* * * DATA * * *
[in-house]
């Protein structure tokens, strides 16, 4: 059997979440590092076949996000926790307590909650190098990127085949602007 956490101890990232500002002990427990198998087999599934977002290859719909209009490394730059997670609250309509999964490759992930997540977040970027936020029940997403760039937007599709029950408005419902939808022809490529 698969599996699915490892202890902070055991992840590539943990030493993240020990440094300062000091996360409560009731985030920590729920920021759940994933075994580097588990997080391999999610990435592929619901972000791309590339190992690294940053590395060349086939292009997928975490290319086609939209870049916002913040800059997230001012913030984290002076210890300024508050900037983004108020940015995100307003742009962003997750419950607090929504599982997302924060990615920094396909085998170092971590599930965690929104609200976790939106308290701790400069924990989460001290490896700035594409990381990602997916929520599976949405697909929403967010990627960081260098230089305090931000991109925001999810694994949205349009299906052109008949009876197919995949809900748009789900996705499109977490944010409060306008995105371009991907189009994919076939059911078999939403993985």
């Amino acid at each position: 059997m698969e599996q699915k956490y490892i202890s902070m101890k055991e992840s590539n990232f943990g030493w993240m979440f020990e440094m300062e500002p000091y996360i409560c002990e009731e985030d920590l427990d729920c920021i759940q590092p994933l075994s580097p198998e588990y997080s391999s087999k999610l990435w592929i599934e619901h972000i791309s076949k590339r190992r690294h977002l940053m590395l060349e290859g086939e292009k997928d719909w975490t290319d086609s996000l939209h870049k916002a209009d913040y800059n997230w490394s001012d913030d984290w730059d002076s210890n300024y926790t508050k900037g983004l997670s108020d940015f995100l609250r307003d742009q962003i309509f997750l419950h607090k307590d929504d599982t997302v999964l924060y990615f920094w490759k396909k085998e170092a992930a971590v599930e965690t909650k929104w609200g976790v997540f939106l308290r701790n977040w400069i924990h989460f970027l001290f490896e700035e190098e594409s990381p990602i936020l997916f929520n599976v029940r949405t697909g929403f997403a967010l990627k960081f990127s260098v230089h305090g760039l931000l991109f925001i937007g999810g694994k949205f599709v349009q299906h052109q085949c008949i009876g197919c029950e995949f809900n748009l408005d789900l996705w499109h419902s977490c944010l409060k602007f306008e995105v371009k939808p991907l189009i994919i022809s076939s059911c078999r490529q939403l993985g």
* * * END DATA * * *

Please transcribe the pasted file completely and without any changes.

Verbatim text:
[in-house]
């Protein structure tokens, strides 16, 4: 059997979440590092076949996000926790307590909650190098990127085949602007 956490101890990232500002002990427990198998087999599934977002290859719909209009490394730059997670609250309509999964490759992930997540977040970027936020029940997403760039937007599709029950408005419902939808022809490529 698969599996699915490892202890902070055991992840590539943990030493993240020990440094300062000091996360409560009731985030920590729920920021759940994933075994580097588990997080391999999610990435592929619901972000791309590339190992690294940053590395060349086939292009997928975490290319086609939209870049916002913040800059997230001012913030984290002076210890300024508050900037983004108020940015995100307003742009962003997750419950607090929504599982997302924060990615920094396909085998170092971590599930965690929104609200976790939106308290701790400069924990989460001290490896700035594409990381990602997916929520599976949405697909929403967010990627960081260098230089305090931000991109925001999810694994949205349009299906052109008949009876197919995949809900748009789900996705499109977490944010409060306008995105371009991907189009994919076939059911078999939403993985």
């Amino acid at each position: 059997m698969e599996q699915k956490y490892i202890s902070m101890k055991e992840s590539n990232f943990g030493w993240m979440f020990e440094m300062e500002p000091y996360i409560c002990e009731e985030d920590l427990d729920c920021i759940q590092p994933l075994s580097p198998e588990y997080s391999s087999k999610l990435w592929i599934e619901h972000i791309s076949k590339r190992r690294h977002l940053m590395l060349e290859g086939e292009k997928d719909w975490t290319d086609s996000l939209h870049k916002a209009d913040y800059n997230w490394s001012d913030d984290w730059d002076s210890n300024y926790t508050k900037g983004l997670s108020d940015f995100l609250r307003d742009q962003i309509f997750l419950h607090k307590d929504d599982t997302v999964l924060y990615f920094w490759k396909k085998e170092a992930a971590v599930e965690t909650k929104w609200g976790v997540f939106l308290r701790n977040w400069i924990h989460f970027l001290f490896e700035e190098e594409s990381p990602i936020l997916f929520n599976v029940r949405t697909g929403f997403a967010l990627k960081f990127s260098v230089h305090g760039l931000l991109f925001i937007g999810g694994k949205f599709v349009q299906h052109q085949c008949i009876g197919c029950e995949f809900n748009l408005d789900l996705w499109h419902s977490c944010l409060k602007f306008e995105v371009k939808p991907l189009i994919i022809s076939s059911c078999r490529q939403l993985g």